Our complacent American high schools: The achilles heel of school reform

When it comes to school improvement efforts over the past several decades, the American high school remains the achilles heel, the very toughest nut to crack.

So concludes a series in Education Week called “Diplomas Count,” which rightly focuses on how to reinvent high schools so they actually work for the young people they are trying to reach.

While most of the reporting focuses on what is happening in a handful of ground-breaking urban schools, the lessons are just as relevant for suburban and rural schools, many of which don’t have the resolve or the resources to reinvent themselves, let alone innovate with new ideas.

We’ve been tinkering at the edges of high school reform for decades to be sure, but we’ve never been able to take big ideas to scale because most communities–especially the ones paying a pretty penny in property taxes–are complacent. They don’t really think anything is wrong with their high schools. Real rock-the-boat experimentation–that’s for those other high schools, the ones with metal detectors, terrible ACT scores and sky-high dropout rates, because they’ve got nothing to lose, right?

If you’ve spent any time as an adult in a high schools these days—as a parent, as an educator, as a volunteer—what’s striking is just how little has changed in the decade (or two or three) since you went to high school. Maybe that’s comforting to you. Personally, I find it alarming as hell.

Of course, there are new bells and whistles, with whiteboards and online gradebooks and classes in Mandarin and Arabic. But the essential structure is the same in far too many high schools. An early morning start time that violates every bit of research about the cognitive functioning of adolescent brains. Every day the same, seven 53-minute periods of seat-time courses driven by state requirements and not by student interests. Too many lectures. Too little engagement.

We’ve got some exciting new ventures afoot to reinvent high schools, including the XQ Super School Project, which will award big money ($50 million) this summer to five of the most promising design teams across America. But for those bodacious ideas to take deep root across America, we’re going to have rouse ourselves out of our collective complacency and start realizing we need to do far more than tinker at the edges.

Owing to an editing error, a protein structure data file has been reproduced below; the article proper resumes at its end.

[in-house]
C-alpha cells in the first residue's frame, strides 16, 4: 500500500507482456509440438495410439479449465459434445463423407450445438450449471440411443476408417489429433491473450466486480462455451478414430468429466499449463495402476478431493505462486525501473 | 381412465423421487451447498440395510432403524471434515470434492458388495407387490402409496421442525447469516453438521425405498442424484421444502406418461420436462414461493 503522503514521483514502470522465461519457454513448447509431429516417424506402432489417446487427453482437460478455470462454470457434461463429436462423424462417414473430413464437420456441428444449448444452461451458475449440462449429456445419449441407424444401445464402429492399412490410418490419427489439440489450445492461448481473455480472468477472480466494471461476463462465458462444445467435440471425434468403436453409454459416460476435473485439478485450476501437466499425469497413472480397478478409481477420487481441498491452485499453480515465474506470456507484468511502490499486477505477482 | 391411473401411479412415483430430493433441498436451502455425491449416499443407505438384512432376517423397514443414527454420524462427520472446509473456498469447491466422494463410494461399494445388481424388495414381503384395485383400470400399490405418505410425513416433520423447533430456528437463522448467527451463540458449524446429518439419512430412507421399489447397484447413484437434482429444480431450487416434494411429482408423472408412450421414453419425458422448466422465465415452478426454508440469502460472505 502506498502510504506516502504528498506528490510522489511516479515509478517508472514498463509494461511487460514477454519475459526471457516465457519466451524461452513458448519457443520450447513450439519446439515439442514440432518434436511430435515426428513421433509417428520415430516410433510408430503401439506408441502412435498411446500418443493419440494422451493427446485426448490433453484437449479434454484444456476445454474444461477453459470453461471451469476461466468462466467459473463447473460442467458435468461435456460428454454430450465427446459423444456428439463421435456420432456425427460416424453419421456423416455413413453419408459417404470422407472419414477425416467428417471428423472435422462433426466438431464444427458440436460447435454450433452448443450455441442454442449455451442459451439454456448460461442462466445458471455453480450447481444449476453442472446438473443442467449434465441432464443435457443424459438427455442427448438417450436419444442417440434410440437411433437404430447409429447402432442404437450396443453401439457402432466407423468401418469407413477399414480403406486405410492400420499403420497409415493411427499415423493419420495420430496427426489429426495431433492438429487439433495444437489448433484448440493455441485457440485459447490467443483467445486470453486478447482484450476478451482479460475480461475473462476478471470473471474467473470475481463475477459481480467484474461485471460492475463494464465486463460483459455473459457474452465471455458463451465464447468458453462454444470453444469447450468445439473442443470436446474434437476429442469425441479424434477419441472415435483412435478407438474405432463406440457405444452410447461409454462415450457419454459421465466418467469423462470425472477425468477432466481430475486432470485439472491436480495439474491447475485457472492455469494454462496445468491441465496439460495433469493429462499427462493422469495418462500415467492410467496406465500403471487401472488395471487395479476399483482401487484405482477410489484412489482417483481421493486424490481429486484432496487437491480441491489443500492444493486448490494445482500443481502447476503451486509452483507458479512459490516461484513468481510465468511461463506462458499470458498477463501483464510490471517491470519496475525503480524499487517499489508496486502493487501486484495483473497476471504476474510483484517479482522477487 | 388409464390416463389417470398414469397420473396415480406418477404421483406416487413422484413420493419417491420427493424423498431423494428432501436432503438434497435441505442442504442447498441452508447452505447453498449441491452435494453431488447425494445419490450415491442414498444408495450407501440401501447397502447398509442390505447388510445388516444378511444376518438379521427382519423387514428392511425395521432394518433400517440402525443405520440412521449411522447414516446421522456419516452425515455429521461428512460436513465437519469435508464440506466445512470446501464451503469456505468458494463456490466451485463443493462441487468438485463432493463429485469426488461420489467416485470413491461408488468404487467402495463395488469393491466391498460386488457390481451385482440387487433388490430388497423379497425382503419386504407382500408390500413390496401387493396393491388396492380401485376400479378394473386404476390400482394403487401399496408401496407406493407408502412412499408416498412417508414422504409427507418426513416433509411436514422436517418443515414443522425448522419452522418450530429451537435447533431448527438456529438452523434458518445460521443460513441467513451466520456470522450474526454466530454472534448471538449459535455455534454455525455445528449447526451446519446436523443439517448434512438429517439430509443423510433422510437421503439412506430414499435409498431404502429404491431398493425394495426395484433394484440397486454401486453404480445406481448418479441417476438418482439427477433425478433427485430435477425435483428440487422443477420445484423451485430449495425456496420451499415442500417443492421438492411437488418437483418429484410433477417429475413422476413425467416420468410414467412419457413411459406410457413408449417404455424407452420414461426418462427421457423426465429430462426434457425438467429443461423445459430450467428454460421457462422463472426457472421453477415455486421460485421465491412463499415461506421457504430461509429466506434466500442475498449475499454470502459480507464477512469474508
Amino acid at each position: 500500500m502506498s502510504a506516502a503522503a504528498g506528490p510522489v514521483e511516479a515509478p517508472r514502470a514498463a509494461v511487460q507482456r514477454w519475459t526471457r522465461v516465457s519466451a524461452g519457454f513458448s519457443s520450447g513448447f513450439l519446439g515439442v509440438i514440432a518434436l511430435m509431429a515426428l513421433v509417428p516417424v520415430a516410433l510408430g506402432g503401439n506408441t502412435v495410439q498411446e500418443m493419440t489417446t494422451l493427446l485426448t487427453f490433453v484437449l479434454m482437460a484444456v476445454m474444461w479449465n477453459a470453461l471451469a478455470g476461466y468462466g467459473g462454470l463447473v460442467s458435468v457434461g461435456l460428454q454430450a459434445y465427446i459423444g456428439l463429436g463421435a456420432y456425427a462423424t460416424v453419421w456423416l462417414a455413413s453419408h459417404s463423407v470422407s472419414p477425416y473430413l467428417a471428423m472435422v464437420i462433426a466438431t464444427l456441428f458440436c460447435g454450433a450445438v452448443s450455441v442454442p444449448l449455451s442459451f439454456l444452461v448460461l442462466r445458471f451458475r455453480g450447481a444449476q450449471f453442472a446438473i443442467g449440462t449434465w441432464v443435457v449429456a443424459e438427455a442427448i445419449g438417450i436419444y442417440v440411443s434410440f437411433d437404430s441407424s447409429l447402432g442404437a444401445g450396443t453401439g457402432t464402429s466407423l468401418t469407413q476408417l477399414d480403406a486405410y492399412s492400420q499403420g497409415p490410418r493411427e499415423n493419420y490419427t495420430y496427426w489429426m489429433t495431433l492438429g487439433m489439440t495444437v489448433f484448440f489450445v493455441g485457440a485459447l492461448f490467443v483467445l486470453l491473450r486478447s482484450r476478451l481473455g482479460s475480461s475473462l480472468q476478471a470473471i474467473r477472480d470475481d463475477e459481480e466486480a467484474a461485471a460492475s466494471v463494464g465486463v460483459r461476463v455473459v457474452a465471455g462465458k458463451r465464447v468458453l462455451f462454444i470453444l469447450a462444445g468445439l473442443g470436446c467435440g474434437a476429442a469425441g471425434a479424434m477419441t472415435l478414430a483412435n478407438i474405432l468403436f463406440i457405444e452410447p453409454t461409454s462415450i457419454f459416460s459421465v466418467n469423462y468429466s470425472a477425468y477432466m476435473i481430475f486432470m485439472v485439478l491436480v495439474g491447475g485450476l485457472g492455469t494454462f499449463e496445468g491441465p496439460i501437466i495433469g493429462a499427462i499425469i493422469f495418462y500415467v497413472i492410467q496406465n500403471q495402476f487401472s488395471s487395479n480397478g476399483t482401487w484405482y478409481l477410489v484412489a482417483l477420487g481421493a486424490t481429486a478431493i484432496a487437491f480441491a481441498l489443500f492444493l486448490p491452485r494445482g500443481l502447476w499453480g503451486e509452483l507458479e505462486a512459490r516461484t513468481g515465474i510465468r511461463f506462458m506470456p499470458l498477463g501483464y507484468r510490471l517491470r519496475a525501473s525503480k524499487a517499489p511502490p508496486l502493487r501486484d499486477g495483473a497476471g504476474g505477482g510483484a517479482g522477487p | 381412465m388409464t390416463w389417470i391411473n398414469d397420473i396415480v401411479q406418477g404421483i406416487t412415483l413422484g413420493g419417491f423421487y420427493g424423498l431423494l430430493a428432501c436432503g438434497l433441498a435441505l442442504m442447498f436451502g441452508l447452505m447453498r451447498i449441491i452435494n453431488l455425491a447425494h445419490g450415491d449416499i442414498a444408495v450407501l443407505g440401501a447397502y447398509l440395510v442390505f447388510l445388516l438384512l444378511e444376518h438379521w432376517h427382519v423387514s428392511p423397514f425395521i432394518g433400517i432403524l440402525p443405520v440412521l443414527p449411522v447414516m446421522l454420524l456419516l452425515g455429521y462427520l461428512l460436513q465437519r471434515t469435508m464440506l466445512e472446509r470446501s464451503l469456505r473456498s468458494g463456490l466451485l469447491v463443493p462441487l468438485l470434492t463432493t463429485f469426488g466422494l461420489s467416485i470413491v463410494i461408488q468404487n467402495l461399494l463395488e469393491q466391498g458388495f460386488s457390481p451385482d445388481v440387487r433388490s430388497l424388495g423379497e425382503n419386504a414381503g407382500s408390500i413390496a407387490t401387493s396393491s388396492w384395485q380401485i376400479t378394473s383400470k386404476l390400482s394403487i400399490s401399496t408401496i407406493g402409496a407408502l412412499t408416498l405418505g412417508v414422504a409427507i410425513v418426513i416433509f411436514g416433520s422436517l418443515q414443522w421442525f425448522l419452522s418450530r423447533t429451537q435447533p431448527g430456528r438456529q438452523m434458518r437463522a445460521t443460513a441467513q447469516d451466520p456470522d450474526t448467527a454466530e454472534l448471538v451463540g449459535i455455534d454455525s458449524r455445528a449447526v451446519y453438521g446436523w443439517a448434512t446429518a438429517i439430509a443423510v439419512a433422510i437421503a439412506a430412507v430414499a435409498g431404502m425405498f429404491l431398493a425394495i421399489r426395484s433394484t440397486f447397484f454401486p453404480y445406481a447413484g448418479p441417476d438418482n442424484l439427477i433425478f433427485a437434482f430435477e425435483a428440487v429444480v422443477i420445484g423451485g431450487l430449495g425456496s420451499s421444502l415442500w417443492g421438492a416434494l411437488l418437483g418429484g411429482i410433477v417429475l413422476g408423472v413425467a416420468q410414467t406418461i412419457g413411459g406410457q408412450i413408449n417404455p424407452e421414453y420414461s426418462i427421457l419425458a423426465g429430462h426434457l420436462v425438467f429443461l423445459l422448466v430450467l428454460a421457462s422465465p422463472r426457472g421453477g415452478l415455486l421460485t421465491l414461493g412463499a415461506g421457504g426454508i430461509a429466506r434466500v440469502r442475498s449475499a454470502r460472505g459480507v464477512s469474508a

As a start, take a close look at the groundbreaking high schools EdWeek features. And then closely consider the 10 principles that researchers suggest characterize a high performing high school:

  1. Integrates positive youth development to optimize student engagement & effort (relationships and expectations)
  2. Prioritizes mastery of rigorous standards aligned to college & career readiness
  3. Continuously improves its operations & model
  4. Develops & deploys collective strengths (this is mostly about how adults collaborate and learn)
  5. Manages school operations efficiently & effectively
  6. Maintains an effective human capital strategy aligned with school model & priorities
  7. Empowers & supports students through key transitions into & beyond high school
  8. Remains porous & connected (open to outside ideas and partnerships)
  9. Has a clear mission & coherent culture
  10. Personalizes student learning to meet student needs

Be honest: Does your high school even come close to meeting these high-performing goals? Because the schools that are going to adapt for our kids are not the schools with nothing to lose, or the ones stuck on playing it safe.

What do you think?
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Tracy Dell'Angela

Tracy Dell'Angela

Tracy loves to ask questions and write stories. She roots for the underdog, wants our nation to reimagine schools and the teaching profession, and seethes about how much school inequity she sees. She spent most of her career as a journalist covering schools and crime. She and her husband raised two daughters in a diverse suburb of Chicago. She currently runs an education foundation in her community and formerly served as managing editor of Education Post. After leaving journalism she explored her wonkier side communicating school research at the University of Chicago and the Institute of Education Sciences at the U.S. Department of Education. She is Californian by birth and a Chicagoan in spirit. She loves the outdoors and all animals, especially her spoiled "dingo" dog.

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